Just because you like ketchup, doesn't mean your customers do

Immediately after setting down our breakfast plates, the waitress serving me and my brother was suddenly overcome with sheer excitement. It was as if she had remembered something incredibly important, or maybe had just a few too many cups of coffee. She leaned in and exclaimed, "I'll be right back with some ketchup for you!"
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A SNEWS® Training Center article brought to you by SNEWS® and TrainActive/Tom Richard Sales Education



Immediately after setting down our breakfast plates, the waitress serving me and my brother was suddenly overcome with sheer excitement. It was as if she had remembered something incredibly important, or maybe had just a few too many cups of coffee. She leaned in and exclaimed, "I'll be right back with some ketchup for you!"

The waitress scurried away, returning a few seconds later with a bottle of ketchup, which she proudly placed square in the middle of the table. With her hands grabbing the edges of her apron, she admired her job well done.

Puzzled, my brother and I looked at each other. Did anyone actually ask for ketchup? No. We hate ketchup with breakfast. Even the thought of ketchup with breakfast makes my brother sick. Yet, because the waitress liked ketchup, she obviously thought we would like ketchup. So, we were stuck sitting there staring at a bottle of ketchup throughout the entire breakfast.

Like the waitress, salespeople often act with best intentions, but fail to realize that customers may not be as excited about some product features as they are. Jumping the gun and acting as if everybody is as excited about one product or feature may leave you with just a blank, confused stare from your customer.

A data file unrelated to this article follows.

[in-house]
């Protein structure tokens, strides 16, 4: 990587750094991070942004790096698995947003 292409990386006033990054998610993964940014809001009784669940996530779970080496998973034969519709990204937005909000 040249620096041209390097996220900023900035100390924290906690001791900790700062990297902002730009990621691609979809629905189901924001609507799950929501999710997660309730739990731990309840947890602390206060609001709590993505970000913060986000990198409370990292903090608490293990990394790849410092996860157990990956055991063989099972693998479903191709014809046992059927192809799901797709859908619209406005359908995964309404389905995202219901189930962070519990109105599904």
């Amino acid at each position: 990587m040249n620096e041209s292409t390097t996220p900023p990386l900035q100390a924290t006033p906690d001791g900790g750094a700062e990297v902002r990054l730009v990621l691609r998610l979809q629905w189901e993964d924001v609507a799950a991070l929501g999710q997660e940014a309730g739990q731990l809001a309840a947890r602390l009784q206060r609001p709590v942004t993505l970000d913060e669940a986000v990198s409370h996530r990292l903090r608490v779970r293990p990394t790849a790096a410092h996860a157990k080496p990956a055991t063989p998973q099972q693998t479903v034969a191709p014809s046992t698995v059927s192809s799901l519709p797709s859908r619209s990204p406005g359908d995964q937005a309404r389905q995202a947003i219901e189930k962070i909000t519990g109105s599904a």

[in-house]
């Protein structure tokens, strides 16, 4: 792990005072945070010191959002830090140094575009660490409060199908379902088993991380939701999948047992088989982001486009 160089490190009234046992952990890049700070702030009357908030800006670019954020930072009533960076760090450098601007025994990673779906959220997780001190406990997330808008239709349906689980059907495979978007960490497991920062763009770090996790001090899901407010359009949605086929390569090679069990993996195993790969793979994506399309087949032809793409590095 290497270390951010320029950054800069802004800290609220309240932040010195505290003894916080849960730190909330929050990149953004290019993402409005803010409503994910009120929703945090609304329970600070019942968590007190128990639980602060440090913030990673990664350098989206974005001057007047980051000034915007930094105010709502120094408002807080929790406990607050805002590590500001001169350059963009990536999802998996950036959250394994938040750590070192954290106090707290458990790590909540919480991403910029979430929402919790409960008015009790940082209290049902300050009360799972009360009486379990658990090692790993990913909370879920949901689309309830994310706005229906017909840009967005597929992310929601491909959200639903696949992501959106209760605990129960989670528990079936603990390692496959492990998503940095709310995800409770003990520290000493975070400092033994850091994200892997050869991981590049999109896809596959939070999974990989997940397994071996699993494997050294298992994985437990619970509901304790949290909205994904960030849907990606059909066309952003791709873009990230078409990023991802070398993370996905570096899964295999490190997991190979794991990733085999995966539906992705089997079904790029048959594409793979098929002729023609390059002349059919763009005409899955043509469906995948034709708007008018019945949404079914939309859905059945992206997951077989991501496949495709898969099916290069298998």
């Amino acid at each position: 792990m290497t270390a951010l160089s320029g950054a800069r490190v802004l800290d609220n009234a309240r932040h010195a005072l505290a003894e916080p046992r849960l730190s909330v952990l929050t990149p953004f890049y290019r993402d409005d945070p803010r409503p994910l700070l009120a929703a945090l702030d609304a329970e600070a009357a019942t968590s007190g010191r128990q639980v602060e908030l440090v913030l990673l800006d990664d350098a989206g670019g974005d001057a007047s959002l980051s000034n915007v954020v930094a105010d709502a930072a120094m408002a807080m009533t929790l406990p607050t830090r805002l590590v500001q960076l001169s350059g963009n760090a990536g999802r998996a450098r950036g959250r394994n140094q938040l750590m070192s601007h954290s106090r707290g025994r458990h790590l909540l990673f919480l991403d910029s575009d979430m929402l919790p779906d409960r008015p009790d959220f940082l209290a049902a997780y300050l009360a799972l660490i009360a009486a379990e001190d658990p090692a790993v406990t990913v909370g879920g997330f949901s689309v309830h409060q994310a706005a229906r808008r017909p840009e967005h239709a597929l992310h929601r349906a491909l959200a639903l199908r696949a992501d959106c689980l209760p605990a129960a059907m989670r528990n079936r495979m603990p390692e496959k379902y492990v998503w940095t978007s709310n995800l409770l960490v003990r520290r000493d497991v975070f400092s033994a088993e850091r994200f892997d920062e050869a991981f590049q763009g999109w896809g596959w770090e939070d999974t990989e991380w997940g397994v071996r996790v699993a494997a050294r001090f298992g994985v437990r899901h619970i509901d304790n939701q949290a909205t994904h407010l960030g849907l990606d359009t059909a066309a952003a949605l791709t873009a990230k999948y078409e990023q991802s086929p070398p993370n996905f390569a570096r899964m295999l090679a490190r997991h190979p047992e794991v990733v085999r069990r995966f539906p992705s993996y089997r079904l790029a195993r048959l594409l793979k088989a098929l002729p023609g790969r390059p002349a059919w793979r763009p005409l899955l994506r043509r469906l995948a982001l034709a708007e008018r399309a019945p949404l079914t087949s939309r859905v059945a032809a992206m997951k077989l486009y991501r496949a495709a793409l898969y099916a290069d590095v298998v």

Take the fitness salesperson who rushes over to tell a customer browsing near the weight machines about a new product feature that is revolutionizing the Smith -- when all the customer wanted was a bench with dumbbells and has no idea what a Smith is. Or the shoe salesperson that excitedly tells the customer looking at trail running footwear that this line of shoes is made with Agion -- when all the customer wanted was a pair of trail running shoes to jog in, not odor control to fight smelly feet. Or the paddling salesperson that is practically giddy while talking about a new carbon fiber blade for competitive paddling to a customer looking at fishing kayaks.

If these scenarios sound all too familiar, it's time to take a step back and remember where your customers are coming from. They do not spend up to 40 hours a week thinking about your store's products like you do. They know what they know and like; you know what you know and like. Don't assume it's the same thing. Remember, your job is to find out what they like, not tell them what thrills you.

Don't lose that excitement for your products by any means, but do make sure that the excitement is well placed and is easy to decipher. Don't make your customers buy the "Salesperson's Dictionary of Jargon" just to understand you either. Moderate how you deliver that excitement; convert your product knowledge into simple-speak. Ask good questions to find out what products and features your customers might be needing, and then find the match with what you are excited about and what they need.

Only talk about the product features you know your customers need and will be interested in. That way, you'll guarantee that your customers won't be staring at you wondering, "Who asked for the ketchup?"

Tom Richard is the President of Tom Richard Marketing and specializes in both marketing and sales education. Visit his website at www.tomrichard.com.

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